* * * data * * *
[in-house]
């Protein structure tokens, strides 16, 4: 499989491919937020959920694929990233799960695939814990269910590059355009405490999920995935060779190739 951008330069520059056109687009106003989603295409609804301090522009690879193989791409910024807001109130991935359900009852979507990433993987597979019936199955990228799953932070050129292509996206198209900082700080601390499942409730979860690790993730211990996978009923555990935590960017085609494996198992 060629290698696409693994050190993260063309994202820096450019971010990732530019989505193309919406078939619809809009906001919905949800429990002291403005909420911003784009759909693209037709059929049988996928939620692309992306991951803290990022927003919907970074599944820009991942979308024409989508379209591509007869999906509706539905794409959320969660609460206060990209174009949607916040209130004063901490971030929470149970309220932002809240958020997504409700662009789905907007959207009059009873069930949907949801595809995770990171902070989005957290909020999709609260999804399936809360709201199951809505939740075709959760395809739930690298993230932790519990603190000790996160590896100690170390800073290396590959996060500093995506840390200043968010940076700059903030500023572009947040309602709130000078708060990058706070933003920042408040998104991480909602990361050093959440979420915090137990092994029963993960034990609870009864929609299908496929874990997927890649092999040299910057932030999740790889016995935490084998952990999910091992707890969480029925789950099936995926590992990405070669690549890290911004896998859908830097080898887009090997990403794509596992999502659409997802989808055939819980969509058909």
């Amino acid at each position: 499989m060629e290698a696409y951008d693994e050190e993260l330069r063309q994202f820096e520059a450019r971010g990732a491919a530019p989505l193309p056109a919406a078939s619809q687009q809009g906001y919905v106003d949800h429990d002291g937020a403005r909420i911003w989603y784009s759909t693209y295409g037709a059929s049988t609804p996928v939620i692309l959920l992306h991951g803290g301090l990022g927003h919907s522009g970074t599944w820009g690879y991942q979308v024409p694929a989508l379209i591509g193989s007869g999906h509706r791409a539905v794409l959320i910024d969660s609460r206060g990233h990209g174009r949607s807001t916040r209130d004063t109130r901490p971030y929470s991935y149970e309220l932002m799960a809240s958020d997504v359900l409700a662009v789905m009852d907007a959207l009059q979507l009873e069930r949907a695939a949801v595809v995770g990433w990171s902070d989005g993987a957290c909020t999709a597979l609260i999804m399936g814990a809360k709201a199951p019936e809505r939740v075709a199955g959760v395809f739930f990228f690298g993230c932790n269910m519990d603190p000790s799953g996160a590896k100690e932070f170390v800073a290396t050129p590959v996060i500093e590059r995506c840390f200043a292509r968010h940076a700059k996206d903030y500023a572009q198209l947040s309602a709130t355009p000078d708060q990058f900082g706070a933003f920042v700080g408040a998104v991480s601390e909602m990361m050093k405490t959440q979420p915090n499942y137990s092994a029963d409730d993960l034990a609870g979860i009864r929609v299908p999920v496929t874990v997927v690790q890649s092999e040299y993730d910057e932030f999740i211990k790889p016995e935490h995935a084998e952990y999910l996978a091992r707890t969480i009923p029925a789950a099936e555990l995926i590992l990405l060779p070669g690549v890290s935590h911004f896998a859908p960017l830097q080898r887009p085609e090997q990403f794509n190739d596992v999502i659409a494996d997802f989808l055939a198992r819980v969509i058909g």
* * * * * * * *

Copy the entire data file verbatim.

[in-house]
């Protein structure tokens, strides 16, 4: 499989491919937020959920694929990233799960695939814990269910590059355009405490999920995935060779190739 951008330069520059056109687009106003989603295409609804301090522009690879193989791409910024807001109130991935359900009852979507990433993987597979019936199955990228799953932070050129292509996206198209900082700080601390499942409730979860690790993730211990996978009923555990935590960017085609494996198992 060629290698696409693994050190993260063309994202820096450019971010990732530019989505193309919406078939619809809009906001919905949800429990002291403005909420911003784009759909693209037709059929049988996928939620692309992306991951803290990022927003919907970074599944820009991942979308024409989508379209591509007869999906509706539905794409959320969660609460206060990209174009949607916040209130004063901490971030929470149970309220932002809240958020997504409700662009789905907007959207009059009873069930949907949801595809995770990171902070989005957290909020999709609260999804399936809360709201199951809505939740075709959760395809739930690298993230932790519990603190000790996160590896100690170390800073290396590959996060500093995506840390200043968010940076700059903030500023572009947040309602709130000078708060990058706070933003920042408040998104991480909602990361050093959440979420915090137990092994029963993960034990609870009864929609299908496929874990997927890649092999040299910057932030999740790889016995935490084998952990999910091992707890969480029925789950099936995926590992990405070669690549890290911004896998859908830097080898887009090997990403794509596992999502659409997802989808055939819980969509058909």
């Amino acid at each position: 499989m060629e290698a696409y951008d693994e050190e993260l330069r063309q994202f820096e520059a450019r971010g990732a491919a530019p989505l193309p056109a919406a078939s619809q687009q809009g906001y919905v106003d949800h429990d002291g937020a403005r909420i911003w989603y784009s759909t693209y295409g037709a059929s049988t609804p996928v939620i692309l959920l992306h991951g803290g301090l990022g927003h919907s522009g970074t599944w820009g690879y991942q979308v024409p694929a989508l379209i591509g193989s007869g999906h509706r791409a539905v794409l959320i910024d969660s609460r206060g990233h990209g174009r949607s807001t916040r209130d004063t109130r901490p971030y929470s991935y149970e309220l932002m799960a809240s958020d997504v359900l409700a662009v789905m009852d907007a959207l009059q979507l009873e069930r949907a695939a949801v595809v995770g990433w990171s902070d989005g993987a957290c909020t999709a597979l609260i999804m399936g814990a809360k709201a199951p019936e809505r939740v075709a199955g959760v395809f739930f990228f690298g993230c932790n269910m519990d603190p000790s799953g996160a590896k100690e932070f170390v800073a290396t050129p590959v996060i500093e590059r995506c840390f200043a292509r968010h940076a700059k996206d903030y500023a572009q198209l947040s309602a709130t355009p000078d708060q990058f900082g706070a933003f920042v700080g408040a998104v991480s601390e909602m990361m050093k405490t959440q979420p915090n499942y137990s092994a029963d409730d993960l034990a609870g979860i009864r929609v299908p999920v496929t874990v997927v690790q890649s092999e040299y993730d910057e932030f999740i211990k790889p016995e935490h995935a084998e952990y999910l996978a091992r707890t969480i009923p029925a789950a099936e555990l995926i590992l990405l060779p070669g690549v890290s935590h911004f896998a859908p960017l830097q080898r887009p085609e090997q990403f794509n190739d596992v999502i659409a494996d997802f989808l055939a198992r819980v969509i058909g």